State and local governments may also take certain approaches in regulating coastal development. Two of these approaches, No Adverse Impact and Smart Growth, are discussed below.
No Adverse Impact
No Adverse Impact (NAI) is a floodplain and coastal management philosophy that is built on the ancient legal principle that the actions of the community or individual property owners should not adversely affect others. NAI plans aim to make communities more disaster resilient, reduce the amount of damage to property and loss of life from flooding and preserve community resources like public parks, open spaces and beaches for future generations.
- NAI looks at the potential direct and indirect negative effects of flood-control and development actions on other people and their property, as well as the effects on the coastal environment.
- Under NAI, a community will adopt a comprehensive plan that manages development by identifying the acceptable level of impact for a project, appropriate mitigation measures and an implementation plan.
- NAI policies go beyond the minimum federal standards and may qualify for CRS credits under the federal floodplain management program.
- NAI allows a project to go forward if the project’s proponents mitigate or eliminate the project’s adverse effects, which might avoid conflicts with property owners.
- NAI may also decrease a community’s litigation liability from ineffective flood management that injured people or property.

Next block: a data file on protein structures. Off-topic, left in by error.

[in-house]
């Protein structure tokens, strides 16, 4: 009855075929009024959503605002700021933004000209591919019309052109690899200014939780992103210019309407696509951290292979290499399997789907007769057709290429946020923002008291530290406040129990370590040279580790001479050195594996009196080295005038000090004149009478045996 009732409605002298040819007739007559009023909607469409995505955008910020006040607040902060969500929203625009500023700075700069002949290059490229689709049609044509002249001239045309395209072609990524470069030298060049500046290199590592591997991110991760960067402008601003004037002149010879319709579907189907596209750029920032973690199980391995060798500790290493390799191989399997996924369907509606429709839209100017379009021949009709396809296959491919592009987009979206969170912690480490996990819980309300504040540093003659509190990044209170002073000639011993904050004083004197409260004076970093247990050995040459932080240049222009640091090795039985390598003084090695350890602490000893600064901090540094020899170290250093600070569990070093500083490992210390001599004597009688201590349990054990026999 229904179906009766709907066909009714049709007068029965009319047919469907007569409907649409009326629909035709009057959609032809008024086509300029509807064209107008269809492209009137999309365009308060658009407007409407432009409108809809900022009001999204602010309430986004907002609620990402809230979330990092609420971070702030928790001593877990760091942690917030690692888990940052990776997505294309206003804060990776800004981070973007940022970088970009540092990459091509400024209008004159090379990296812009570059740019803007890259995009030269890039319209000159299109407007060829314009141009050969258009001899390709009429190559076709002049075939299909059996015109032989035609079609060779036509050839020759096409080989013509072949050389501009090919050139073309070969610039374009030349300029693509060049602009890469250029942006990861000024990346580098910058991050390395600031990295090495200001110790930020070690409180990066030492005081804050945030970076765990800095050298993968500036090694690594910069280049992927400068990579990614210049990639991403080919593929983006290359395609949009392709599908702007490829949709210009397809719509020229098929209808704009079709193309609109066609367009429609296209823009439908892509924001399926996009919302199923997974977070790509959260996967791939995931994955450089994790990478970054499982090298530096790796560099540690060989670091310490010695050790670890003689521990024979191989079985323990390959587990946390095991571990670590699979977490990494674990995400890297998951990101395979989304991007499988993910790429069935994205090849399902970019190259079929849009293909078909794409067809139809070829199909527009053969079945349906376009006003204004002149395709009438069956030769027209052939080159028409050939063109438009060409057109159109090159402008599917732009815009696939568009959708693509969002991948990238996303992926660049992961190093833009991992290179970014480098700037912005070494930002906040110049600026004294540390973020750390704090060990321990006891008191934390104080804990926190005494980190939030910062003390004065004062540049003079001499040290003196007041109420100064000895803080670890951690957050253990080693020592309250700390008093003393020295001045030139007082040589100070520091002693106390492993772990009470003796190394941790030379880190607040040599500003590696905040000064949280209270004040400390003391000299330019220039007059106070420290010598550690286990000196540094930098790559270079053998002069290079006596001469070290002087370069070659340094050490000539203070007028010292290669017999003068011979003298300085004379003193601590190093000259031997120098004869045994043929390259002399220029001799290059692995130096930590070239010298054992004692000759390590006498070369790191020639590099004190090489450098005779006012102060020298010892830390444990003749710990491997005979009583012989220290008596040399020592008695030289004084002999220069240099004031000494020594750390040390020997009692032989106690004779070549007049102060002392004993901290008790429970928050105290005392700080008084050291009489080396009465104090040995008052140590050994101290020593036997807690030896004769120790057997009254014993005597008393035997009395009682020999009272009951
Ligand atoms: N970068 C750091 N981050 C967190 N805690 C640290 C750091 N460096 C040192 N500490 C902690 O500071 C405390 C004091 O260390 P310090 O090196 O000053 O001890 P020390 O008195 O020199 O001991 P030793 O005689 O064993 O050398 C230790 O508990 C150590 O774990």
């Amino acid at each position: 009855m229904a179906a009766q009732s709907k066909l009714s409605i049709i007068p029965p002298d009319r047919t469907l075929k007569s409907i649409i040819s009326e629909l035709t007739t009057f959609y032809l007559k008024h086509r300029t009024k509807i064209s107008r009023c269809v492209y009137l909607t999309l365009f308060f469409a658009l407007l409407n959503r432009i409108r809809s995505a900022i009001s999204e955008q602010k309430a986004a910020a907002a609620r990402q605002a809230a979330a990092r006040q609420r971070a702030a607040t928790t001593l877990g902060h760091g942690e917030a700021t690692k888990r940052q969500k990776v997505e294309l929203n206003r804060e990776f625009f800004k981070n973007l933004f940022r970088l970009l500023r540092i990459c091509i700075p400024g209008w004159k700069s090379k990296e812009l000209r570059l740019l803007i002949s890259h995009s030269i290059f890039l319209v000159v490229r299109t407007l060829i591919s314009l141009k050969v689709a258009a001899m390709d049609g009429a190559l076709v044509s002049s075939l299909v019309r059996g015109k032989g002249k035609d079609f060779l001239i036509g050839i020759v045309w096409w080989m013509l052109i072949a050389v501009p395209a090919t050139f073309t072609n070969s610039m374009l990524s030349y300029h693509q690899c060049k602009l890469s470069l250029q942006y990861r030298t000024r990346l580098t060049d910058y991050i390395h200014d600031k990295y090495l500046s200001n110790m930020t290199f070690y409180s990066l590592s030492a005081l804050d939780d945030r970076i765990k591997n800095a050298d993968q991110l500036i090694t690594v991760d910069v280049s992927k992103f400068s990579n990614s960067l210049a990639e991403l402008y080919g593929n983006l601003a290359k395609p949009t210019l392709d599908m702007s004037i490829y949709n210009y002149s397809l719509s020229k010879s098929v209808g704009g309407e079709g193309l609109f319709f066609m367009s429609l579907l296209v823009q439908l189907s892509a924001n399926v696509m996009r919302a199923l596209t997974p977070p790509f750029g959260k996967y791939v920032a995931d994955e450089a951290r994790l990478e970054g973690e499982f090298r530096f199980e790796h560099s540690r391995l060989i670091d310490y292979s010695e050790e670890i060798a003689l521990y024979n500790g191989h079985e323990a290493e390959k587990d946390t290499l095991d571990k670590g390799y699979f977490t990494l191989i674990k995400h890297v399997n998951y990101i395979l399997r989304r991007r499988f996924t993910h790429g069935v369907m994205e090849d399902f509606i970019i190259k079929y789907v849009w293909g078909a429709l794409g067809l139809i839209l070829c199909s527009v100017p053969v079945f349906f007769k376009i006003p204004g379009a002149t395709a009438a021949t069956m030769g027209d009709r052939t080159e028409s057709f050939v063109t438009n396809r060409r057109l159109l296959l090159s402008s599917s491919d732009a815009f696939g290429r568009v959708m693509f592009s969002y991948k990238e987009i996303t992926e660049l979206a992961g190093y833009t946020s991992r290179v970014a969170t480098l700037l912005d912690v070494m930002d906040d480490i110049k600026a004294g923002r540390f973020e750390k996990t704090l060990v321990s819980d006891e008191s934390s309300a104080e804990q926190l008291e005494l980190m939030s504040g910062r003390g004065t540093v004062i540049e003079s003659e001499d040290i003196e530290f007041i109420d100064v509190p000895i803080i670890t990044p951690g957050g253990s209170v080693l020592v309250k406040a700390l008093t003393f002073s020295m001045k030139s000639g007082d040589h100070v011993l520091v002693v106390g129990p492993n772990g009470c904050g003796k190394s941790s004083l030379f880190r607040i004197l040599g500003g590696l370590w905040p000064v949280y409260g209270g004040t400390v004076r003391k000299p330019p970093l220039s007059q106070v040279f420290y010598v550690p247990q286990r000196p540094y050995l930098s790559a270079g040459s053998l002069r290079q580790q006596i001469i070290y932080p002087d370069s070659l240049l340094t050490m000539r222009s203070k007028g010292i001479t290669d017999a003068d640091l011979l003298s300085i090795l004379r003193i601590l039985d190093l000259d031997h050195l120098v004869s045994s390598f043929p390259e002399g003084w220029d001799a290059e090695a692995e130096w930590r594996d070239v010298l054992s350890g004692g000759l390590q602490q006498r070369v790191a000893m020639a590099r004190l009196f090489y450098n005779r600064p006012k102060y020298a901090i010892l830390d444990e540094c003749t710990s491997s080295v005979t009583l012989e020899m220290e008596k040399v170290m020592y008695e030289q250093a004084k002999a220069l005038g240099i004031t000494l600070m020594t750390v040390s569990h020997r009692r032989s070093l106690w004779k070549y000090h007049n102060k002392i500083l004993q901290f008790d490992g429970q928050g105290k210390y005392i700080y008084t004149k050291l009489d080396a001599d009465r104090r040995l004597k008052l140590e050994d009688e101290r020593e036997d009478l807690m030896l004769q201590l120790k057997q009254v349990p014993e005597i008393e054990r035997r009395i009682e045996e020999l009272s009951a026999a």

- The Association of State Floodplain Managers have assembled case studies for the use of NAI in the Coastal Zone.
- Mississippi-Alabama Sea Grant Consortium has a PDF on coastal NAI.
State and local governments may choose to create safer and more resilient communities by using Smart Growth principles to reduce the impact of development on the coastal environment. For more information on Smart Growth principles, see the EPA’s Smart Growth home.
- Smart growth techniques include reducing impervious surfaces, improving water detention, clustering development, safeguarding environmentally sensitive areas, mixing land uses by having homes, shops and offices in the same area, making public transit accessible and providing amenities for pedestrians and bike riders.
- EPA has examples of Smart Growth communities on their website.
- Both EPA and NOAA have developed Smart Growth materials for coastal communities: